GNAT rakes in national awards
The Alliance for Community Media, a group representing more than 3,000 public, educational and government television outlets nationwide, gives out its Hometown Media Awards yearly, dividing them by station budget. GNAT won in the category for stations with budgets of $300,000 to $650,000. They were part of a strong Southern Vermont showing, as Brattleboro Community Television won in the $300,000-and-
The Overall Excellence Award is a professional award recognizing the effectiveness and value of GNAT's on-air content and services provided to the community. The judging criteria include use of emerging media and communication tools, variety and technical quality of the productions, and how those programs serve community needs and concerns.
"I love it when our volunteers are recognized for their work," GNAT executive director Tammie Reilly said. "It's really important to us and special, especially gaining recognition from outside of our own community."
Fifth-graders Joe Nicholson, Levi Jones and Thomas Sheldon and GNAT youth producer Ann Hammerle won for their show "Kids on Sports;" Shawn Harrington, and GNAT production manager Hoss Wuerslin won for their local history show "Time Stamp;" and Steve Dunning and Jeff Linebeck won for their show "Mono," which features contemporary poetry.
Winning the award was "a total surprise," said Harrington, the director of the Manchester Historical Society.
He said that producing a program for public access, rather than commercial TV, allows him freedom to follow stories where they lead and spend more time on subjects.
"We've done long episodes, we've done short episodes — that's one nice part about being at a smaller station," Harrington said.
Dunning, who considers the win for "Mono" as "a dream come true," is hoping to leverage the award to expand viewership of his show, which is now seen in Vermont and Massachusetts.
"The ACM's Hometown Media Awards recognize shows that challenge conventional commercial television formats and move viewers to experience television in a different way. From the very beginning, I've tried to create a television show that was not based on anything that I've ever seen before," Dunning said.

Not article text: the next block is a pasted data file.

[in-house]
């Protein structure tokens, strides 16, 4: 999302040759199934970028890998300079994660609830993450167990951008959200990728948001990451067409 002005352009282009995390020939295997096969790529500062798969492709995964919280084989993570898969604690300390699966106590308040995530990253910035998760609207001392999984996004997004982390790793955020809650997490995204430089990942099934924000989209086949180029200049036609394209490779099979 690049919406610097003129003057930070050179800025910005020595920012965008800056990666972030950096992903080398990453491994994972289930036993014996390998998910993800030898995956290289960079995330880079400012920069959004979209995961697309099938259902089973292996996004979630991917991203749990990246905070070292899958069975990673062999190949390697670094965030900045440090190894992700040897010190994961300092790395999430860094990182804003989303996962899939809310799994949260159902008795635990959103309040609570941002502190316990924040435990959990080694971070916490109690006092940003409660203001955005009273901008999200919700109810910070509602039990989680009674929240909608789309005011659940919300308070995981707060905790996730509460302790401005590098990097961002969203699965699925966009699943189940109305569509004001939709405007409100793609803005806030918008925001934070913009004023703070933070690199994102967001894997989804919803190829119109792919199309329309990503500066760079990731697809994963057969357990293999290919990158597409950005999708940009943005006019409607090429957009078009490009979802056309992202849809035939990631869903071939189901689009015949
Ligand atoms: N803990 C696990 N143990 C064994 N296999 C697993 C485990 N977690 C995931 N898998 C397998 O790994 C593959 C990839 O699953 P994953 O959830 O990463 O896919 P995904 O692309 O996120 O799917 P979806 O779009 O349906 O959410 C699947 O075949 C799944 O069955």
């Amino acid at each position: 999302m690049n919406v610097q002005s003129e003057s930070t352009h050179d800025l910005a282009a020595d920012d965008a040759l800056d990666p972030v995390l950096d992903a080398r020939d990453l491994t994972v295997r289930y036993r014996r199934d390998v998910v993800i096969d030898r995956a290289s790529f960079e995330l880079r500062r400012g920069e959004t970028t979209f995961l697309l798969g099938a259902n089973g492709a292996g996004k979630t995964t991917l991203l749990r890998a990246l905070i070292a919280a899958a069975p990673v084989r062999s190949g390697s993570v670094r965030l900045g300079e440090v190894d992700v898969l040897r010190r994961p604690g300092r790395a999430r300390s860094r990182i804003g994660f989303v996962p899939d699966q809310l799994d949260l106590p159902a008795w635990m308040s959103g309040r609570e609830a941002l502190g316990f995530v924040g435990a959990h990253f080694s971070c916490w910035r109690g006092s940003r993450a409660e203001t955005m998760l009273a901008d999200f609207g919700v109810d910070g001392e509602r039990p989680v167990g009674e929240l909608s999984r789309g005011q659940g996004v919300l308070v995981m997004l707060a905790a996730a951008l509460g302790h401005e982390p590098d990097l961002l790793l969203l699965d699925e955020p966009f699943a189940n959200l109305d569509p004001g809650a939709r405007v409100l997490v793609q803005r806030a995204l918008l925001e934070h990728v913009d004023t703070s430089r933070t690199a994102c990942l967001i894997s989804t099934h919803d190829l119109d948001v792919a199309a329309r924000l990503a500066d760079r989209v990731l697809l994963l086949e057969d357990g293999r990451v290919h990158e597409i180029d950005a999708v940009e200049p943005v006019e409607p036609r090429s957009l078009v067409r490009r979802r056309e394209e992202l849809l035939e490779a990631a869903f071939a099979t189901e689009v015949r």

While Riley is thrilled for all of her volunteers, she's particularly proud of how "Kids on Sports" proved what GNAT can do for local schools as an educational resource and growth opportunity for children and young adults. The organization has long focused on building relationships with schools, teachers and parents and promoting the use of public access television as an educational resource, she said.
"Using TV and video as a way to teach kids how to tell their stories is really meaningful," Riley said. "It builds confidence they can use throughout their life. I've seen it first hand with these kids."
For the young hosts of "Kids on Sports," talking about the games they watch on TV has been part of their regular routine at Manchester Elementary-Middle School.
But things changed when Joe Nicholson's project for the "Power of Words" last fall at MEMS was a speech about how he and his friends gather to talk about sports. Hammerle heard about Joe's presentation and got in touch with his mom, MEMS fifth-grade teacher Anna Nicholson, and the rest is TV history.
Well, not quite. There were growing pains as the three friends learned how to present a successful TV sports talk show the old fashioned way — by getting in front of the camera and actually doing it.
"It was not the best episode," Joe Nicholson said of their first attempt. "It was kind of weird at first. For me it was the feeling that everybody was watching."
"For me it's not freezing up," Sheldon said. That and the scripts he had written for football segments were too long.
"But now we're getting pretty good about that," Jones added.
They improved their game by doing what their sports heroes do: They watched the tape and critiqued their own performance.
"When we watched it we're starting to know what we need do better," Thomas said.
"We watched it and did what we needed to work on," Nicholson added. "By the fourth episode we were pretty good about it."
As they got their feet wet, Nicholson, Sheldon and Jones added guest interviews to their show, including Burr and Burton Academy hockey player Julia Martin and BBA ultimate Frisbee coach Tom von Allmen. They presented special topics on March Madness and the Super Bowl, and in-depth discussions about topics such as post-touchdown celebrations, the best or funniest college mascots, and team dynamics. As they got accustomed to the format, their natural chemistry as three friends who like to talk about sports started to shine through.
And now, they're thinking about careers in sports and sports media.
"If I could have a job that has to do with sports I would really love that," Nicholson said.
"It's a good thing to have while you're in school because it could get you into college," Thomas added.
For Anna Nicholson, wearing two hats — as a mom and as a teacher — she's proud to see how her son and his classmates have come into their own and grown comfortable in front of the camera.
"I've seen so much growth with all three of them. From the beginning they were married to their scripts, they were very robotic," Nicholson said. "Once they moved on and learned how to make proper notes, get in jokes to engage the audience, and get some guests on their show, it just blossomed from there."
All of the award winning programs will air Saturdays throughout the month of June starting at 10 a.m.on GNAT's Comcast Channels 15 & 8, and anytime online at www.gnat.tv.
Reach Journal editor Greg Sukiennik at firstname.lastname@example.org or at 802-490-6000.
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